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Re: Maintaining packages properly

* Steffen Joeris <steffen.joeris@skolelinux.de> [2009-03-18 18:48-0400]:
> On Thu, 19 Mar 2009 09:19:28 am Micah Anderson wrote:

[snip: removed some unrelated stuff to move discussion to
debian-security, please reply there]

> > On a somewhat tangential note, I've been asked a number of times by
> > people why Debian doesn't have security review/auditing of core
> > important packages. These questions have come more frequently after the
> > openssl issue happened (which for some reason people tend to call a
> > 'debacle', why that word was chosen and repeated would be an interesting
> > research project).
> >
> > In OpenBSD they have taken their security audit team (between 6-12
> > members) and set them on looking for security holes through a process of
> > file-by-file analysis of their critical software components. They
> > determined which elements of the core system are the most critical and
> > have spent a lot of time on reviewing these pieces. This is a process
> > whereby code gets audited and re-audited by different people with
> > different skills over time. Debian has an audit team, but its more of a
> > side-project than a commitment by the project.
> >
> > The OpenBSD security auditing process has succeeded because it was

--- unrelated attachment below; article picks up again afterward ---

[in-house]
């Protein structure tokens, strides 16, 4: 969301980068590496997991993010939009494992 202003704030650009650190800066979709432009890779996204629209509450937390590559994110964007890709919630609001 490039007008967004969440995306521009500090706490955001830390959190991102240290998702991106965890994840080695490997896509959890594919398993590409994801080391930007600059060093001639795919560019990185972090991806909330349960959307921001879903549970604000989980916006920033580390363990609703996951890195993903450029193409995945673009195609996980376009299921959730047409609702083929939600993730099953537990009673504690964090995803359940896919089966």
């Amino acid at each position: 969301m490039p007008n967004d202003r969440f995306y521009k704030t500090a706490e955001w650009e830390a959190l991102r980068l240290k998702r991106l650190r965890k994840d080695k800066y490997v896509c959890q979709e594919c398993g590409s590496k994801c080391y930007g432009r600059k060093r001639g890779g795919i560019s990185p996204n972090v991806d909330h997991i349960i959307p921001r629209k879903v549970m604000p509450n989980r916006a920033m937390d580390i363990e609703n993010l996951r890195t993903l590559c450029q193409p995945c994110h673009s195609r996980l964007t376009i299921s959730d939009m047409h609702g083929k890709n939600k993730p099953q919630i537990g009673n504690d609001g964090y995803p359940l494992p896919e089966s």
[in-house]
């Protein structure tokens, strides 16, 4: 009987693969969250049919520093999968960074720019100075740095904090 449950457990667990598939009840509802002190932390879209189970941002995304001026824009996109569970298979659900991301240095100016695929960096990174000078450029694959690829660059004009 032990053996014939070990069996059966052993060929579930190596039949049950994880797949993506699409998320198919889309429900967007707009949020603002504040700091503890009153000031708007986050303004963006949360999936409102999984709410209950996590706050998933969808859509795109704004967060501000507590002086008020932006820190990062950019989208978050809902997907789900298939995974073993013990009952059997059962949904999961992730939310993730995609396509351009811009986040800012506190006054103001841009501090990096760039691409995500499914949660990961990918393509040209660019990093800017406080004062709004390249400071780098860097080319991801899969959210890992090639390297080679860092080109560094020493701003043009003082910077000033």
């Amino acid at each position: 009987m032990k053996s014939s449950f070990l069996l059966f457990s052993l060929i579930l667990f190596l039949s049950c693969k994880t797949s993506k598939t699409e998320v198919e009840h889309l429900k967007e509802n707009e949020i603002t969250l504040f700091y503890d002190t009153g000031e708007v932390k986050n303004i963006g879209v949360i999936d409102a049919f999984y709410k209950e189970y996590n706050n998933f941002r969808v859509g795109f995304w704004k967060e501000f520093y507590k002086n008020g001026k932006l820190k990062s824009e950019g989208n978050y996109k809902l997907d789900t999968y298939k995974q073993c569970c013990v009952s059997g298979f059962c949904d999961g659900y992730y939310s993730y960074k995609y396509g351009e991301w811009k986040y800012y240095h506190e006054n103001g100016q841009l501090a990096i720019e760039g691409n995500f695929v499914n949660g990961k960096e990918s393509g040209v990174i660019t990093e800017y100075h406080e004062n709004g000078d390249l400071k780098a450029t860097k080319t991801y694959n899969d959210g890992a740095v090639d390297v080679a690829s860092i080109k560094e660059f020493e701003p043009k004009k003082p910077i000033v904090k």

> > proactive in this approach. I think that the auditing process is not
> > trivial, but it does seem like it would be a good thing for Debian to
> > tighten up in this area. I dont know what packages this would mean, or
> > what this process would entail, but I know we have a team of folks who
> > are commited to auditing in Debian and we just need to bring them closer
> > to the core in some way, without making those core maintainers feel like
> > their work is under suspicion.
> Not really sure about that one. 
> However, what tends to happen a lot is that fairly new packages are full of 
> security issues. Quite often it is the case that one flaw is detected by 
> chance and then a further audit reveals all sorts of funny things (this just 
> so happens to be the case with a lot of PHP/web stuff). It is impossible to 
> detect all these packages before the release and it should also be a last 
> resort to remove such packages from a stable release.

The point I was making was about a small subset of "core" packages, not
the entire archive. I think the entire archive would only ever be done
through an automated scanner. Perhaps the subset would be 'essential'
plus one or two others that introduce vectors into a system, but which
are necessary to access a system and are not 'essential', such as
openssh-server. If the set was small enough then in-depth analysis could
be done, and on a regular basis. Focusing the efforts of some skilled
security auditors on some core Linux programs (even openssh) would
benefit more than just Debian as well.

However, I do see your point about NEW packages, and it might be
interesting, if we could get enough security auditors who had the skills
and the time, to be a part of the NEW process. This could introduce an
unnecessary delay in the processing of packages, depending on the depth
and bredth of such an audit. Or even or a false sense of security if
people think that their packages are free of security holes if they've
passed NEW. 

> Maybe more people could join the debian security audit team? For a lot
> of PHP packages it would be enough to check whether certain functions
> (e.g.  htmlspecialchars) are found. If not, this is often an
> indication of insufficient protection measures.

Calling all interested security people who have just been dying to
show their skills, or develop stronger auditing skills!


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